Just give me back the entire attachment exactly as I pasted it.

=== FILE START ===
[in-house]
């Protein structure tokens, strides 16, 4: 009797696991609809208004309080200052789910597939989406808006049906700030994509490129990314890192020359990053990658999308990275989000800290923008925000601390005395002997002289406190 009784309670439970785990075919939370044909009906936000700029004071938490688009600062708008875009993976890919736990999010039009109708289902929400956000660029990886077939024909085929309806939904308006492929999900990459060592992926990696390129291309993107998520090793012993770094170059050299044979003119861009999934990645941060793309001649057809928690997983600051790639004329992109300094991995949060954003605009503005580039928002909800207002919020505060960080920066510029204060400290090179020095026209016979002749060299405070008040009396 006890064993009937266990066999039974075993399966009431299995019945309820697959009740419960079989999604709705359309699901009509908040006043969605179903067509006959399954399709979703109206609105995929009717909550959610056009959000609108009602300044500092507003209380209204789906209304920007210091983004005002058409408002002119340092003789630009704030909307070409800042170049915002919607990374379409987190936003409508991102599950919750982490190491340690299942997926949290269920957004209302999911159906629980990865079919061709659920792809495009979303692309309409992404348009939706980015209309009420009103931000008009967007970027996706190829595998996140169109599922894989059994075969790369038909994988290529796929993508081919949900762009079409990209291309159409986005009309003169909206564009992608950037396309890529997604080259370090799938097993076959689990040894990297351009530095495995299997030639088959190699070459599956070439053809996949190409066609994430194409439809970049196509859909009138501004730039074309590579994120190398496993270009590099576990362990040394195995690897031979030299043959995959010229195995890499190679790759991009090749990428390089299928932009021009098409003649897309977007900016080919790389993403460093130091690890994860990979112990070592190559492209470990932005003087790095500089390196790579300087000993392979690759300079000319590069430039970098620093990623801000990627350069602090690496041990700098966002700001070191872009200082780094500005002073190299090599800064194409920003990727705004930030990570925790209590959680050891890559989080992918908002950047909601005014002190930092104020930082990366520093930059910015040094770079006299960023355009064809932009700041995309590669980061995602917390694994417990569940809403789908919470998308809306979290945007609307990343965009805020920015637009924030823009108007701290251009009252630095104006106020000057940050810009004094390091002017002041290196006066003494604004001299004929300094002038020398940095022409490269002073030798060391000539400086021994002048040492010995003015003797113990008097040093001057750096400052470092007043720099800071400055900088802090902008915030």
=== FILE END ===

[in-house]
């Protein structure tokens, strides 16, 4: 009797696991609809208004309080200052789910597939989406808006049906700030994509490129990314890192020359990053990658999308990275989000800290923008925000601390005395002997002289406190 009784309670439970785990075919939370044909009906936000700029004071938490688009600062708008875009993976890919736990999010039009109708289902929400956000660029990886077939024909085929309806939904308006492929999900990459060592992926990696390129291309993107998520090793012993770094170059050299044979003119861009999934990645941060793309001649057809928690997983600051790639004329992109300094991995949060954003605009503005580039928002909800207002919020505060960080920066510029204060400290090179020095026209016979002749060299405070008040009396 006890064993009937266990066999039974075993399966009431299995019945309820697959009740419960079989999604709705359309699901009509908040006043969605179903067509006959399954399709979703109206609105995929009717909550959610056009959000609108009602300044500092507003209380209204789906209304920007210091983004005002058409408002002119340092003789630009704030909307070409800042170049915002919607990374379409987190936003409508991102599950919750982490190491340690299942997926949290269920957004209302999911159906629980990865079919061709659920792809495009979303692309309409992404348009939706980015209309009420009103931000008009967007970027996706190829595998996140169109599922894989059994075969790369038909994988290529796929993508081919949900762009079409990209291309159409986005009309003169909206564009992608950037396309890529997604080259370090799938097993076959689990040894990297351009530095495995299997030639088959190699070459599956070439053809996949190409066609994430194409439809970049196509859909009138501004730039074309590579994120190398496993270009590099576990362990040394195995690897031979030299043959995959010229195995890499190679790759991009090749990428390089299928932009021009098409003649897309977007900016080919790389993403460093130091690890994860990979112990070592190559492209470990932005003087790095500089390196790579300087000993392979690759300079000319590069430039970098620093990623801000990627350069602090690496041990700098966002700001070191872009200082780094500005002073190299090599800064194409920003990727705004930030990570925790209590959680050891890559989080992918908002950047909601005014002190930092104020930082990366520093930059910015040094770079006299960023355009064809932009700041995309590669980061995602917390694994417990569940809403789908919470998308809306979290945007609307990343965009805020920015637009924030823009108007701290251009009252630095104006106020000057940050810009004094390091002017002041290196006066003494604004001299004929300094002038020398940095022409490269002073030798060391000539400086021994002048040492010995003015003797113990008097040093001057750096400052470092007043720099800071400055900088802090902008915030």